2. A land use includes the necessary structures to support the use, unless specifically prohibited or the context clearly indicates otherwise. 3. In case of any ambiguity, difference of meaning, or implication between the text and any heading, caption, or illustration, the text and the permitted use tables in Chapter 21.05 SDC shall control. All applicable requirements shall govern a use whether or not they are cross-referenced in a text section or land use table. 4. Unless the context clearly indicates otherwise, words in the present tense shall include past and future tense, and words in the singular shall include the plural, or vice versa. Except for words and terms defined in this title, all words and terms used in this title shall have their customary meanings. 5. A written interpretation by the Director of the provisions of the Sammamish Municipal Code clarifies conflicting or ambiguous wording, or the scope or intent of the provisions of the code. The written interpretation shall control application of the code sections discussed in it to any specific land use application. 6. Written interpretations issued for regulatory requirements that have been legislatively modified, repealed, or otherwise substantially changed, shall be considered null and void.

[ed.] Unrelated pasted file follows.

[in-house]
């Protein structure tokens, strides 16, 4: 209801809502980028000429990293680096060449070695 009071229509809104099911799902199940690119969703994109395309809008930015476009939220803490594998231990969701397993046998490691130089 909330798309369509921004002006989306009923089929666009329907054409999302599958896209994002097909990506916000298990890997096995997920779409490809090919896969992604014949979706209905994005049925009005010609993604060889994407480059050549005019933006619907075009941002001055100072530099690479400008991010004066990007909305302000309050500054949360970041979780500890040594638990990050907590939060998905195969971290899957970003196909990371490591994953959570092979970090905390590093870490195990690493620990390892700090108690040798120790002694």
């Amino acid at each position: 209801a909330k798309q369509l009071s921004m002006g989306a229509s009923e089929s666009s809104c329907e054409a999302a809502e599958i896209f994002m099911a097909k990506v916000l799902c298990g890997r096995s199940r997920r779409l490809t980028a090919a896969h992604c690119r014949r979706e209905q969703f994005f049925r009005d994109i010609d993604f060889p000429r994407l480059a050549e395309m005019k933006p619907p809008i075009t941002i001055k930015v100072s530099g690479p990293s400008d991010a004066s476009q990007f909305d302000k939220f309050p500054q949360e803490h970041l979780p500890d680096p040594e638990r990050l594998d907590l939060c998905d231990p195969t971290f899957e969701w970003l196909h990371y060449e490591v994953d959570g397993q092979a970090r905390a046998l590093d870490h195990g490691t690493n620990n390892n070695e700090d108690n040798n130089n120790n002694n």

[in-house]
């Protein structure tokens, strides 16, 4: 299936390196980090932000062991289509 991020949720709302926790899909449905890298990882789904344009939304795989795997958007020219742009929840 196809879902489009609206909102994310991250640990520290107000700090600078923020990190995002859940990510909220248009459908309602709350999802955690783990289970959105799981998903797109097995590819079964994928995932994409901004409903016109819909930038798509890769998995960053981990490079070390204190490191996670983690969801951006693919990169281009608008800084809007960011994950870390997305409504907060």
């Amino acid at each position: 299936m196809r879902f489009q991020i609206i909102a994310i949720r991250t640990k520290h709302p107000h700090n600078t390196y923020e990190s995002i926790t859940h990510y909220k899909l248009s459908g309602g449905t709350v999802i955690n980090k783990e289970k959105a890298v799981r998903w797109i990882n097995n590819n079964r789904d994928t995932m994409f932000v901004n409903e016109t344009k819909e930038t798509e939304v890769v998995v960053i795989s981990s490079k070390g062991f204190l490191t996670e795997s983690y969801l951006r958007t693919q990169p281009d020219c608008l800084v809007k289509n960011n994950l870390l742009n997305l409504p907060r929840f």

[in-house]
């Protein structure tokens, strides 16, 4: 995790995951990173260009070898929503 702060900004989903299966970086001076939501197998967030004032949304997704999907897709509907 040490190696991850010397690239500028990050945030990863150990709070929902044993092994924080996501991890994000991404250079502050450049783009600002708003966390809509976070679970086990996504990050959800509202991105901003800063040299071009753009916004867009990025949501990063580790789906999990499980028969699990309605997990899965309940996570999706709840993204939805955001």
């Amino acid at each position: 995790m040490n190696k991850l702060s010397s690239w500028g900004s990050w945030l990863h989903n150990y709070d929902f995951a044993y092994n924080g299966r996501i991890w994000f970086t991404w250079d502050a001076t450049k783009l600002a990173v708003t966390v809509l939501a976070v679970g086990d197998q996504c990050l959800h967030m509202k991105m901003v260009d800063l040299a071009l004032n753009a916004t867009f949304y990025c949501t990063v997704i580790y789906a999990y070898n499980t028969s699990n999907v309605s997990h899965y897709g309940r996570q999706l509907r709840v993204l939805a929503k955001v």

This chapter and SDC 21.09.070 authorize the Director to issue interpretations on regulations related to controls placed on development or land use activities by the City, including but not limited to zoning ordinances, critical areas ordinances, shoreline master program requirements, official controls, subdivision ordinances, and binding site plan ordinances, together with any amendments thereto. 1. Nothing in this chapter and SDC 21.09.070 shall prevent interpretations related to the applicability of specific regulatory requirements contained within the Sammamish Municipal Code to individual projects. 2. Further, nothing in this chapter or SDC 21.09.070 shall preclude the Director or Hearing Examiner from interpreting a regulatory requirement during the course of a public hearing.

B. Intent

This chapter and SDC 21.09.070 establish the procedure by which the City of Sammamish will render a formal interpretation of a development regulation. The purpose of such an interpretation includes clarifying conflicting or ambiguous provisions in the City’s development regulations.

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Introduction | Interpretation

7. Any written interpretation shall not be applied retroactively, unless specifically required by the terms of the interpretation. 8. Whenever a reference is made to the Sammamish Municipal Code or to any portion of that code, the reference applies to all amendments, corrections and additions adopted by the City Council, regardless of whether such amendments, corrections and additions have been incorporated into the text of the Sammamish Municipal Code by means of codification.